Corporates more concerned about currency moves

Firms are increasing their hedging and trying out different products

Potential peril: FX risk management remains ad hoc for 36% of respondents

Corporate treasurers are growing more concerned about foreign exchange moves, according to a survey of risk management practices, which shows almost half of those polled increased their FX hedging and about a third revised their hedging strategy.

Wells Fargo's 2016 Risk Management Practices Survey found volatility in the FX market is driving companies to hedge more and for longer tenures, and to use different products than they have in the past.

Overall, 55% of the 250-plus corporate executives who participated in this year's survey indicated FX has become a greater concern to them. Furthermore, 47% have increased the amount of their hedged exposures, while 29% have either developed or revised their FX risk management policies.

In the two years since the last survey, the dollar rose by approximately 25%. This has heightened concern around currency moves for many companies, some of whom have started to revise their FX risk management policies to gain a fuller picture of the impact.

"It's an interesting theme we're seeing in the FX market and the survey bares that out," says David Gopal, head of Wells Fargo's FX risk management group. "Over the last two years we have seen a lot of volatility in FX markets and the definite trend in the strength of the dollar. Many US-based clients have experienced a somewhat negative impact from this move. They are seeing currency volatility and ultimately seeing negative results in their financial statements due to FX."

If you are not quantifying risk in some form or fashion, it is hard to determine how important a hedging policy might be, how you should implement that policy and what the policy should look like
David Gopal, Wells Fargo

The survey also found 18% of these C-suite executives have extended their hedge horizons, while 13% have changed their mix of hedging instruments. And 40% of respondents cited a maximum hedge horizon for forecast exposures of 12 months, but 42% hedge to longer maturities, according to the survey.

Still, corporations continue to struggle with managing FX risks in a manner that is consistent with a best practice approach. Some 36% of companies indicated to researchers they do not have a formal policy for addressing FX risk.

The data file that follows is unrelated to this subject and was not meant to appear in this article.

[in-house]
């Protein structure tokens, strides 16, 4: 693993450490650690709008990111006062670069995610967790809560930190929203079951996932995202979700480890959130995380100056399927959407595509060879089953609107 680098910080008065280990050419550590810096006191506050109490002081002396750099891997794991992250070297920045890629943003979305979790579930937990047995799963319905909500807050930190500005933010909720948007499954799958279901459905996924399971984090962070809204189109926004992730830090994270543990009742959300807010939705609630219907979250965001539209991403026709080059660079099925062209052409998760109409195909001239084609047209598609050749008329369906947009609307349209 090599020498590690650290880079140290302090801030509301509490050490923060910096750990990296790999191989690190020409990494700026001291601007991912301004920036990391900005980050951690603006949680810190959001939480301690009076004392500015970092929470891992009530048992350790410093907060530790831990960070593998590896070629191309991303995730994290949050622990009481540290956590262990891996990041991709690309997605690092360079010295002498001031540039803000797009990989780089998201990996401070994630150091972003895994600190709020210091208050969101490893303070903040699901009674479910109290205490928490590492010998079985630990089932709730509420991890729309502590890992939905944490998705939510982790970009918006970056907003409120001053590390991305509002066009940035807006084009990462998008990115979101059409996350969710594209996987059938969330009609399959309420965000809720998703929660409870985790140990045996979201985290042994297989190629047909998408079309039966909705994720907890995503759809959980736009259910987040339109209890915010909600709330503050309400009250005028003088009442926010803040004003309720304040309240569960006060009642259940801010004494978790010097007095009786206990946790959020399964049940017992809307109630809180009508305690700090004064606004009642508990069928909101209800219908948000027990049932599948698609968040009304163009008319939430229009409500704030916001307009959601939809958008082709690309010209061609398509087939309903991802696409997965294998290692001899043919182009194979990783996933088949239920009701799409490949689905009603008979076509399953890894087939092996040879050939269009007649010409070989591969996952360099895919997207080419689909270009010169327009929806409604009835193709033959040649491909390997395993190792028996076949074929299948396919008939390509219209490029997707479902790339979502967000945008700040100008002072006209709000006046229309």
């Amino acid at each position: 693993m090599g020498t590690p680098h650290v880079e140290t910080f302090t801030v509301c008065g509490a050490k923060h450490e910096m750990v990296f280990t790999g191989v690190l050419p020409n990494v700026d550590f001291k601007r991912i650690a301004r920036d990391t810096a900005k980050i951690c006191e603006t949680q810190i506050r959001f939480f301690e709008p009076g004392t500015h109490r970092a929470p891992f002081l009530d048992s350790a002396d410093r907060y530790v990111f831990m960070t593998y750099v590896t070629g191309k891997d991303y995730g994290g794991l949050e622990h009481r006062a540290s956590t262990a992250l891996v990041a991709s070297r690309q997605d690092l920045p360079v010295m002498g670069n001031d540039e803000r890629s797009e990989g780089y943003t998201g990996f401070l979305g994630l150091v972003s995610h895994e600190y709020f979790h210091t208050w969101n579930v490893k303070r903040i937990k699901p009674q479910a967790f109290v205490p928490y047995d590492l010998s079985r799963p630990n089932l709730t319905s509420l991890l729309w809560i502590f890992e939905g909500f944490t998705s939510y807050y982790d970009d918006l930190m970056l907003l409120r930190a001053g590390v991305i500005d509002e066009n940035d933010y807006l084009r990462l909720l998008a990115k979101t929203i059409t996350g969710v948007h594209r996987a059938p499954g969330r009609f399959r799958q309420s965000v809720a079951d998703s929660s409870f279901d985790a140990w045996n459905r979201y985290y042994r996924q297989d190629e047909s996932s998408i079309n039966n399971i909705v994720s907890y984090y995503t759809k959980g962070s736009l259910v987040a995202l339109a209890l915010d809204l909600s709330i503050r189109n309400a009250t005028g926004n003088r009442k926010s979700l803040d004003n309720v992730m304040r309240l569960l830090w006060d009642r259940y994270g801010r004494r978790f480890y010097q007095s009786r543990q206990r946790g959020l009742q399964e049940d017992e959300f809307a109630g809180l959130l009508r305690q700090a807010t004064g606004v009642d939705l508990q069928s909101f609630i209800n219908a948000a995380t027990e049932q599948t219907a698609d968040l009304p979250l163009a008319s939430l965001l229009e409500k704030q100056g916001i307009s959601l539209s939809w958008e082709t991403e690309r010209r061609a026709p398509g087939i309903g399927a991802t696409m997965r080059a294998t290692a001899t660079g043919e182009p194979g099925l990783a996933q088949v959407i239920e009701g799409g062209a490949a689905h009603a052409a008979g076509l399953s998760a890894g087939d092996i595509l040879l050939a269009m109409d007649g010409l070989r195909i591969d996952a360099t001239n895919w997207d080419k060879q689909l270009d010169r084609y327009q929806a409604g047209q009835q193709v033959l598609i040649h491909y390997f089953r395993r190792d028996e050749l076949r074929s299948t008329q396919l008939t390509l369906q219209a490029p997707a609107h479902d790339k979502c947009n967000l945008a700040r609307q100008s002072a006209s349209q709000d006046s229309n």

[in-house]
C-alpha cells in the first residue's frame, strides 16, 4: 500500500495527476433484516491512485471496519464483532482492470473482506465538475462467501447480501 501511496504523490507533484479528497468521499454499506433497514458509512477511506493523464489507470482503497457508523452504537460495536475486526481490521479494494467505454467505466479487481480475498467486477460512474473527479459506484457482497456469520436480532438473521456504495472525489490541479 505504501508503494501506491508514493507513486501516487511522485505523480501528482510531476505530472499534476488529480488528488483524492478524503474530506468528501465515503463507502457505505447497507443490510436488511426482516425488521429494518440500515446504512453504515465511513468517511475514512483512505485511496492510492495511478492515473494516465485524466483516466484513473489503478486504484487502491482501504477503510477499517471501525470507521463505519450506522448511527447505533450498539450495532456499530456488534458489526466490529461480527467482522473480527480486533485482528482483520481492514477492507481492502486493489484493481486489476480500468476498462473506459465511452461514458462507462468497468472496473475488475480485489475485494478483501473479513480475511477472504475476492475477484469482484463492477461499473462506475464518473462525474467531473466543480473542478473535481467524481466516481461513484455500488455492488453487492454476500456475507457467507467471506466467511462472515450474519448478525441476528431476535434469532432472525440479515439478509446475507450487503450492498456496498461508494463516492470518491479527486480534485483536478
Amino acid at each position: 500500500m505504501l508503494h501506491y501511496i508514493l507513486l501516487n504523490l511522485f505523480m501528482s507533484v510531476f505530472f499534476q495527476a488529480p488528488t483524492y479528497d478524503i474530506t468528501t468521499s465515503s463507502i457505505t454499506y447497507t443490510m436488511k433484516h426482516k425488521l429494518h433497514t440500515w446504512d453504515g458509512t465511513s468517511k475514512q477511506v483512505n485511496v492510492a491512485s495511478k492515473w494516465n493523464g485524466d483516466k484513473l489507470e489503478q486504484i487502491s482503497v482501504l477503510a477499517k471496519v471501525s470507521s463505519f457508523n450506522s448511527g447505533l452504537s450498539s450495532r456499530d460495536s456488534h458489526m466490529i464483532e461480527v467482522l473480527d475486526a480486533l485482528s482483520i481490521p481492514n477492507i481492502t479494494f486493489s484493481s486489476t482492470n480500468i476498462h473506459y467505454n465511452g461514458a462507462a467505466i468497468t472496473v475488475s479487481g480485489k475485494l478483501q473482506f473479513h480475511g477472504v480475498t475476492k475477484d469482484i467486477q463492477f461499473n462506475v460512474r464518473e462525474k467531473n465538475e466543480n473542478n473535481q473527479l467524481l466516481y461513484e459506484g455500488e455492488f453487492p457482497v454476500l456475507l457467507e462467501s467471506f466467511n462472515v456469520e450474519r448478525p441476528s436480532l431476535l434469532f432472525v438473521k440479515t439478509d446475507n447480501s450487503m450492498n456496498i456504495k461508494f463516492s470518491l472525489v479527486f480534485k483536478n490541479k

Only 17% of corporates stated they measure potential FX risk, signalling a lack of oversight and control since this is not being quantified and reported to senior management.

A further clue that corporations are underprepared lies in the fact that 53% of those surveyed said the biggest obstacle to establishing FX risk management best practices was deciding when to hedge and choosing the right strategy.

"We are a strong advocate that all companies should have risk management policies and we found a third of companies actually don't have formal FX policies," says Gopal. "That can be a gap in the corporate world and something that should be reconciled."

"If you are not quantifying risk in some form or fashion, it is hard to determine how important a hedging policy might be, how you should actually implement that policy and what the policy should look like," he continues.

"If you're a public or private company, it is easy to qualitatively say you operate internationally [and] are making sales in multiple currencies so you have FX risk. But if you are not qualifying the impact to your financials, you are not going to have a great sense of if FX markets move by 25%, how it can impact earnings translation, and that ultimately hurts share price," Gopal adds.

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